Yeah. We're still doing pretty well. I'm not sure which brand -- I'm not seeing a slowdown in the NABCA data, even for our brands. I mean there's a couple of them that are obviously. And some of that is related to like a Gentleman Jack and Single Barrel, even our Flavors, the comps are challenging for the next few months as they did so well last fiscal year. So it's not something I would say I'm concerned about.

Andrea Teixeira -- J.P. Morgan Chase & Co. -- Analyst

Okay. Perfect. Thank you so much. I'll pass it on.

Operator

Thank you. Our next question comes from Bryan Spillane with Bank of America. You may proceed with your question.

Bryan Spillane -- Bank of America Merrill Lynch -- Analyst

Hey good morning, guys.

Leanne Cunningham -- Senior Vice President, Chief Financial Officer

Good morning.

Bryan Spillane -- Bank of America Merrill Lynch -- Analyst

Hey, so maybe I think it would be helpful, Lawson, just to get a sense of -- if you could give us a sense of how Brown-Forman is performing relative to the market. So I guess my question is just, can you give us a sense of what you see the spirits market growth in right now? And maybe some of the key markets, so in the U.S., maybe developed international and developing international? Just -- and how are you tracking ahead or behind the industry? Just trying to get a sense of how we should look at these results relative to what the industry is tracking. And maybe if you could give us a sense of just whether the industry right now is sort of ahead or behind what your original expectations are.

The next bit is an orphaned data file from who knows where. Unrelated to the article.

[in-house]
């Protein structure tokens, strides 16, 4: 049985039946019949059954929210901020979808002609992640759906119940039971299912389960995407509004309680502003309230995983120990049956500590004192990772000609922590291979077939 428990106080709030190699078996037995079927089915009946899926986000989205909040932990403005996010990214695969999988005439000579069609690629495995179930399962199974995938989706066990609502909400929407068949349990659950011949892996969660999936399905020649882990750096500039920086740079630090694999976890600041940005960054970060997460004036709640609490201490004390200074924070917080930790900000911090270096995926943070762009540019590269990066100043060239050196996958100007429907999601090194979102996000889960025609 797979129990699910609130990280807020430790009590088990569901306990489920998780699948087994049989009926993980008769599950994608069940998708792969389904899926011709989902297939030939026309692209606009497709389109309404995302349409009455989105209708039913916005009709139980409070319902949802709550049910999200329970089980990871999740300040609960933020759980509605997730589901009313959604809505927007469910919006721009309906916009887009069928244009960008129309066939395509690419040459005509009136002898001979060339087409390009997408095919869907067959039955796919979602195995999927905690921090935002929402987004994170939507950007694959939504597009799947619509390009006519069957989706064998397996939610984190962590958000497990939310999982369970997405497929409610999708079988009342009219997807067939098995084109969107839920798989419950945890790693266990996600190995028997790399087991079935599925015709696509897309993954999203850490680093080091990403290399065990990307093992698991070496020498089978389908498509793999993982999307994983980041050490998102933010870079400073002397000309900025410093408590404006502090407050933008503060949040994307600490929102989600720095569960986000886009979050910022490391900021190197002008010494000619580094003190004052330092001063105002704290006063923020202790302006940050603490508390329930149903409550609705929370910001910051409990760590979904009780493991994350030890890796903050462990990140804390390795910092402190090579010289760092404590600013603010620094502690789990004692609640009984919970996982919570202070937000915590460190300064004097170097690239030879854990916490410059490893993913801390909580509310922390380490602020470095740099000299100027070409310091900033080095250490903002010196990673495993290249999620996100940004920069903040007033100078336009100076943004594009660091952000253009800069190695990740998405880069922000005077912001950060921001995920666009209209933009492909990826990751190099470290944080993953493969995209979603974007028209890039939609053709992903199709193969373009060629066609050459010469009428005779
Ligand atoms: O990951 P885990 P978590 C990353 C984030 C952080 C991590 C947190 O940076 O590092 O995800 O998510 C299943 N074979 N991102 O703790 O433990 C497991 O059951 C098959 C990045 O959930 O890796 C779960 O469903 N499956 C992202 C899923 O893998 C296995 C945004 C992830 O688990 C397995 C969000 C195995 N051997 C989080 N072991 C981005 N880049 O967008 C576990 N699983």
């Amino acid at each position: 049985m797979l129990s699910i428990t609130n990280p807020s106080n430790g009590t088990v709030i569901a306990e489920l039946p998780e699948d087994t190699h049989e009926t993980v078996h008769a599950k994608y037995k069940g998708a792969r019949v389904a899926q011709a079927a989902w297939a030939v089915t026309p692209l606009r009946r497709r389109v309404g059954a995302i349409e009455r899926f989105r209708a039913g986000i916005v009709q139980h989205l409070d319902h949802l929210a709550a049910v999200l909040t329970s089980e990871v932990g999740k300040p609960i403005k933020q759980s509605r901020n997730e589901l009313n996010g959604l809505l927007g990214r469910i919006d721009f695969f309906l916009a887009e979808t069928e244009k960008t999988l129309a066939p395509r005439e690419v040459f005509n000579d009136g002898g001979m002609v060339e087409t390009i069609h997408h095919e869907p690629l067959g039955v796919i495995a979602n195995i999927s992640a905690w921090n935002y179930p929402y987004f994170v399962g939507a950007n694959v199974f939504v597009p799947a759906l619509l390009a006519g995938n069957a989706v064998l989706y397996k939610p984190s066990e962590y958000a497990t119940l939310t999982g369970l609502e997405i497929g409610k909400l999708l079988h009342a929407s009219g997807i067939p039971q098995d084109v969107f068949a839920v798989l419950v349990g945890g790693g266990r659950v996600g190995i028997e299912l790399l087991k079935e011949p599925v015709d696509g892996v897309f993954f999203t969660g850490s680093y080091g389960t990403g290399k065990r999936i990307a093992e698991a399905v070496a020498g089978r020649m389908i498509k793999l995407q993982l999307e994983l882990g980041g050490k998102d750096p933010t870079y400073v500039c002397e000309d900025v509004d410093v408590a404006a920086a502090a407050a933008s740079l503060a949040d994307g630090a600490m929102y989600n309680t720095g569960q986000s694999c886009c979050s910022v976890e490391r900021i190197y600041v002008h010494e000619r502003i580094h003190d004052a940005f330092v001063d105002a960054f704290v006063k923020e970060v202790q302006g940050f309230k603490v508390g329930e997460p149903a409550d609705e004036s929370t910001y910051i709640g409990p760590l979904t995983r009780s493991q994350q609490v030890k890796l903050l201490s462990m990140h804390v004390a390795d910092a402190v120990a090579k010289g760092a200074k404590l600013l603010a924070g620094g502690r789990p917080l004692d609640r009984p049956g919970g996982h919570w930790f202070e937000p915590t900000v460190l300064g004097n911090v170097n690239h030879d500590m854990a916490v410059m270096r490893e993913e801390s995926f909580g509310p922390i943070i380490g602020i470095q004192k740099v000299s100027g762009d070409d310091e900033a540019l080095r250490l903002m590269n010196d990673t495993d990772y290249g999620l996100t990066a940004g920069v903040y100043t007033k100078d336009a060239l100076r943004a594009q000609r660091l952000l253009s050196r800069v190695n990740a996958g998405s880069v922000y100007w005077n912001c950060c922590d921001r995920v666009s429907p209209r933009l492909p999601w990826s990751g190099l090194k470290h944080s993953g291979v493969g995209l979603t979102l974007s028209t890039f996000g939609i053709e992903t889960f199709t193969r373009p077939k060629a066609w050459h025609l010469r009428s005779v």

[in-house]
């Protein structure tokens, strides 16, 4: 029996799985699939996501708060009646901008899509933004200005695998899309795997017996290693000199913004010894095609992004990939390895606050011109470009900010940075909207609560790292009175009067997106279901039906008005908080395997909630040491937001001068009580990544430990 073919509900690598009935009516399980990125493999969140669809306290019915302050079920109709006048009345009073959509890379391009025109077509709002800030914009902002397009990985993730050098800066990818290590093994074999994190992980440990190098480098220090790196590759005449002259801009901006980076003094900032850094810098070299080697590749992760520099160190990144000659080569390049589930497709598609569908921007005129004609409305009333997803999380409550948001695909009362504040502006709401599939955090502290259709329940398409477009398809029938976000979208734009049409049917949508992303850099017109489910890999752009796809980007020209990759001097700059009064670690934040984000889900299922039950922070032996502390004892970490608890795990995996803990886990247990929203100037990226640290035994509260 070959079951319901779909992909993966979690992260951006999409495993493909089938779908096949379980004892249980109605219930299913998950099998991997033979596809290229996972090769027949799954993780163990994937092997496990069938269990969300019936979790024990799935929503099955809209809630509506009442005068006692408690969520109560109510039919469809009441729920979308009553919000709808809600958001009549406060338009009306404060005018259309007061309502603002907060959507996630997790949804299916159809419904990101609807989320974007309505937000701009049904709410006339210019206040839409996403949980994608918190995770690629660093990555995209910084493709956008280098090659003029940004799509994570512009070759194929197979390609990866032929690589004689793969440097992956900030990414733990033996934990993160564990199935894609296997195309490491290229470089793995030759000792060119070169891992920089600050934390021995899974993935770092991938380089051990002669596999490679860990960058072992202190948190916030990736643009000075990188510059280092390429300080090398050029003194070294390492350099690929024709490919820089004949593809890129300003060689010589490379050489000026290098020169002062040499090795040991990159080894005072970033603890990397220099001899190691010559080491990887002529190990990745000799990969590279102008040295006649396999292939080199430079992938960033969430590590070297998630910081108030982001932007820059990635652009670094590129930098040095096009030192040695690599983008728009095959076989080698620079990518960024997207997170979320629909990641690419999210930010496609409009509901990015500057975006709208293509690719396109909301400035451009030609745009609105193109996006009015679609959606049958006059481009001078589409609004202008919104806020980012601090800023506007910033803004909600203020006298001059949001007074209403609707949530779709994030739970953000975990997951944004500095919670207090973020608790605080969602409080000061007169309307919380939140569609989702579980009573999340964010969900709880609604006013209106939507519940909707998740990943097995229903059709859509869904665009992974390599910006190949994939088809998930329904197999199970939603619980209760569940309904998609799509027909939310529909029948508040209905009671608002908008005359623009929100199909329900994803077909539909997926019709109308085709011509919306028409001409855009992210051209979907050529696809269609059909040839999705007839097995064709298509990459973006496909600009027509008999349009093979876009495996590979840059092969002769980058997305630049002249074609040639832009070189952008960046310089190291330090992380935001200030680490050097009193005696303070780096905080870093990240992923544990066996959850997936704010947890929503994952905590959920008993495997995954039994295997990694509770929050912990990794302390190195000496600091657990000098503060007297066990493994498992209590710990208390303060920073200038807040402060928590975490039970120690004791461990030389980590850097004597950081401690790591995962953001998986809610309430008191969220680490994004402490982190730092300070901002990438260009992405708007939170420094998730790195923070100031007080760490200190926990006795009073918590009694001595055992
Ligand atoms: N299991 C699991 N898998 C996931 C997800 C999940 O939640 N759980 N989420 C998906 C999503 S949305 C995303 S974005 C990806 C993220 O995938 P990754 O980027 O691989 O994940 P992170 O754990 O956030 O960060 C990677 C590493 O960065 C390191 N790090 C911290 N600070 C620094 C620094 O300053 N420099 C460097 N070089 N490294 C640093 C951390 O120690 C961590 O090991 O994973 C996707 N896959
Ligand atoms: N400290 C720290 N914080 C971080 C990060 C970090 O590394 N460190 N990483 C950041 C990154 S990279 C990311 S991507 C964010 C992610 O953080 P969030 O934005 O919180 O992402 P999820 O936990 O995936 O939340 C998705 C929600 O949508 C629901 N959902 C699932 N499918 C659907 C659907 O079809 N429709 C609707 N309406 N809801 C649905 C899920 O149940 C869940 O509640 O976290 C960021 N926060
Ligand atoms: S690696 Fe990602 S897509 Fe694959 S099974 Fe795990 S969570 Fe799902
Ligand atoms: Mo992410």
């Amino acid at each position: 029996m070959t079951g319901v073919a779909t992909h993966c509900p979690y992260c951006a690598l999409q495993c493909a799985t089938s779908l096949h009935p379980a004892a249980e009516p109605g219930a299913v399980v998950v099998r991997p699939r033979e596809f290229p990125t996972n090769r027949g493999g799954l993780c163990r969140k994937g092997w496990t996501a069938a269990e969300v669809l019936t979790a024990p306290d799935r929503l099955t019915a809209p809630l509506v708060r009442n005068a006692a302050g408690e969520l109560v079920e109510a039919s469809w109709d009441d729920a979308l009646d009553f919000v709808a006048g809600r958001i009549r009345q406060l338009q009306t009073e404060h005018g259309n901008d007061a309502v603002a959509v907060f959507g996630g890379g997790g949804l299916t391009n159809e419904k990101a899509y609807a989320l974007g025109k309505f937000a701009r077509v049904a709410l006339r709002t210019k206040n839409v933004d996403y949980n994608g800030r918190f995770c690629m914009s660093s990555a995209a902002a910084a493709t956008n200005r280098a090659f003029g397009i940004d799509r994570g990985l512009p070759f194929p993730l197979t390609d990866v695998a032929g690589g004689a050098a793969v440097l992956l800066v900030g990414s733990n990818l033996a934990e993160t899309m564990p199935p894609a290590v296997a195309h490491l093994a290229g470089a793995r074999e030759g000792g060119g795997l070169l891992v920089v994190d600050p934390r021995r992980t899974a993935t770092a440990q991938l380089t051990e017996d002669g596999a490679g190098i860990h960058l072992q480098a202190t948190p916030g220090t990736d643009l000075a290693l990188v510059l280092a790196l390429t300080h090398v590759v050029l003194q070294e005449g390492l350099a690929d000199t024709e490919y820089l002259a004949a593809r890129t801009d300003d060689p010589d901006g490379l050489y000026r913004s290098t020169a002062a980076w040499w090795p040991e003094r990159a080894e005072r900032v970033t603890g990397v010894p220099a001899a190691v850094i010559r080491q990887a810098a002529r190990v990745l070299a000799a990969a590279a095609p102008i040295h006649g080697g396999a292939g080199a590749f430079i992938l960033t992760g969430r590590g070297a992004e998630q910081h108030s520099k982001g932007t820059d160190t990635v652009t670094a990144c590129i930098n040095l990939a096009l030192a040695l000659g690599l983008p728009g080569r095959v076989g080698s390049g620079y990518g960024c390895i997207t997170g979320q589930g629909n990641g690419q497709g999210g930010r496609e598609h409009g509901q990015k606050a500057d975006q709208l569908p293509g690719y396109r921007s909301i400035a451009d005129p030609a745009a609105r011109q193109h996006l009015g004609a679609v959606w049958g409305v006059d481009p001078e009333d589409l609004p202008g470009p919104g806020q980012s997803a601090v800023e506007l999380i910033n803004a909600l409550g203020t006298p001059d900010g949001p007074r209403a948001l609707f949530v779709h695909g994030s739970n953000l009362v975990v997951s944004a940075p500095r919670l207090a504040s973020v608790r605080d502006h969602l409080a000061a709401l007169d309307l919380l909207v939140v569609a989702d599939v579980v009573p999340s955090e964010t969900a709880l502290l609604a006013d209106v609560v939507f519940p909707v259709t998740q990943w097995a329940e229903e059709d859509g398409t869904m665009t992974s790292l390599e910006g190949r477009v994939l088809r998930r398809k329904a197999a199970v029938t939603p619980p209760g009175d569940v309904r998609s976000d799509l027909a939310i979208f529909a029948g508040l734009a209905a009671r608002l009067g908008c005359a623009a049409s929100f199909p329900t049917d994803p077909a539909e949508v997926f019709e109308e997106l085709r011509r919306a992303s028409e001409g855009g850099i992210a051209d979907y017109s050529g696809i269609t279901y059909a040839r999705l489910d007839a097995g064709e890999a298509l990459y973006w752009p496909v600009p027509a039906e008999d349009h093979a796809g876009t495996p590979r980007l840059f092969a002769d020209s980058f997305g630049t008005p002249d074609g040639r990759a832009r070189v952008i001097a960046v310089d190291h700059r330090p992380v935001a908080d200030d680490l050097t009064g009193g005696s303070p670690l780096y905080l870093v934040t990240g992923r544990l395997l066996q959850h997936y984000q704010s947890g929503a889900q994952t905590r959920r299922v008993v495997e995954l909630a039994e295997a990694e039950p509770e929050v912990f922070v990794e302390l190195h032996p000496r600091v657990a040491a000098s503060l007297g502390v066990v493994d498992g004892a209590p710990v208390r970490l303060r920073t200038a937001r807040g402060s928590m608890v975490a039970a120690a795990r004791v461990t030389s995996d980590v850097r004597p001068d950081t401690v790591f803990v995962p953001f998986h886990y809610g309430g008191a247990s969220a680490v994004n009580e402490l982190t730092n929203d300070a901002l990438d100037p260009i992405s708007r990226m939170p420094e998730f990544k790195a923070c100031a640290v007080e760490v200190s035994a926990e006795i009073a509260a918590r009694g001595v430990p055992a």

Lawson E. Whiting -- President and Chief Executive Officer

Look, we -- it is difficult to do those comparisons right now for the obvious reasons that we have in April 30 year-end and they're June 30 or several of the big guys are June 30. And those months of May and June were so volatile in the last couple of years. And so over the short term, it's tough to dissect and you've got to use a little bit of art to make the comparison. But if I step back and just talk about the U.S., I mean, this is some of what I already said, we're basically -- we've been saying for a long time, the algorithm for our business has been grow the U.S. business about a TDS, a couple of points higher in our developed international and then particularly in the good years, we get well into double-digit growth in our emerging markets.

That sort of overall medium-term to longer-term growth algorithm, I think is still very relevant. If the one that I have the most data on is obviously going to be the U.S. and we're right at TDS for the most part, depends on which time period you pick in all that. But I mean literally, plus or minus one point from TDS. And I -- as I said on one of the previous questions, the total takeaway numbers in the U.S. market remain elevated. And I'm not sure if it's going to hold throughout the entirety of the fiscal year or -- I mean, we're all sort of expecting it to slow down, but it's not happening yet.

And I do think that has a lot to do with for us. I mean, look, Jack Daniel's Black Label has always had a challenge to grow at a rate of TDS just given its absolute size. But we have the rest of our portfolio, which has gotten much more meaningful in the last few years, is well into double-digit growth mode and many of the brands are -- it significantly higher growth rates than that. And I'll cite something that we said last quarter, which I still find to be an interesting statistic because it just would not have been true only a couple of years ago.